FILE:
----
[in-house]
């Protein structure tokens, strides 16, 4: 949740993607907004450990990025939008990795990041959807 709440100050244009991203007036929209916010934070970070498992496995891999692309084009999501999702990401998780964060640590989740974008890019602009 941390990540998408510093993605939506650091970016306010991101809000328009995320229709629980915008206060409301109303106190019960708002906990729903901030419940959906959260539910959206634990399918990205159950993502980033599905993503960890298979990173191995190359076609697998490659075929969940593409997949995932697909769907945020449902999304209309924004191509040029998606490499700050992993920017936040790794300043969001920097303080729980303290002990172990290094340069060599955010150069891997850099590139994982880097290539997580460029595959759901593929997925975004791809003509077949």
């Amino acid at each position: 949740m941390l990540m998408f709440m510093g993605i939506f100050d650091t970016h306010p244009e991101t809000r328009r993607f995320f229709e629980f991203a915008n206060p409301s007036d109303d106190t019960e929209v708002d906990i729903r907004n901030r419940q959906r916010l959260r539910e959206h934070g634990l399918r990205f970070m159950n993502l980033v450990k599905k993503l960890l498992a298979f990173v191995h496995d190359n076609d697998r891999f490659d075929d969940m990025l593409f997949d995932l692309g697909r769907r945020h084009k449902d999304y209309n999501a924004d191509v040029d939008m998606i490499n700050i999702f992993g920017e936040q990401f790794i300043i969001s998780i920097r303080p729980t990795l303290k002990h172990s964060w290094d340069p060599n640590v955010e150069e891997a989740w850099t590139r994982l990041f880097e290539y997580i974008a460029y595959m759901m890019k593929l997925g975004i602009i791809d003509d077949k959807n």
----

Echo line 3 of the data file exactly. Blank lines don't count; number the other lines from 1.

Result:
């Amino acid at each position: 949740m941390l990540m998408f709440m510093g993605i939506f100050d650091t970016h306010p244009e991101t809000r328009r993607f995320f229709e629980f991203a915008n206060p409301s007036d109303d106190t019960e929209v708002d906990i729903r907004n901030r419940q959906r916010l959260r539910e959206h934070g634990l399918r990205f970070m159950n993502l980033v450990k599905k993503l960890l498992a298979f990173v191995h496995d190359n076609d697998r891999f490659d075929d969940m990025l593409f997949d995932l692309g697909r769907r945020h084009k449902d999304y209309n999501a924004d191509v040029d939008m998606i490499n700050i999702f992993g920017e936040q990401f790794i300043i969001s998780i920097r303080p729980t990795l303290k002990h172990s964060w290094d340069p060599n640590v955010e150069e891997a989740w850099t590139r994982l990041f880097e290539y997580i974008a460029y595959m759901m890019k593929l997925g975004i602009i791809d003509d077949k959807n």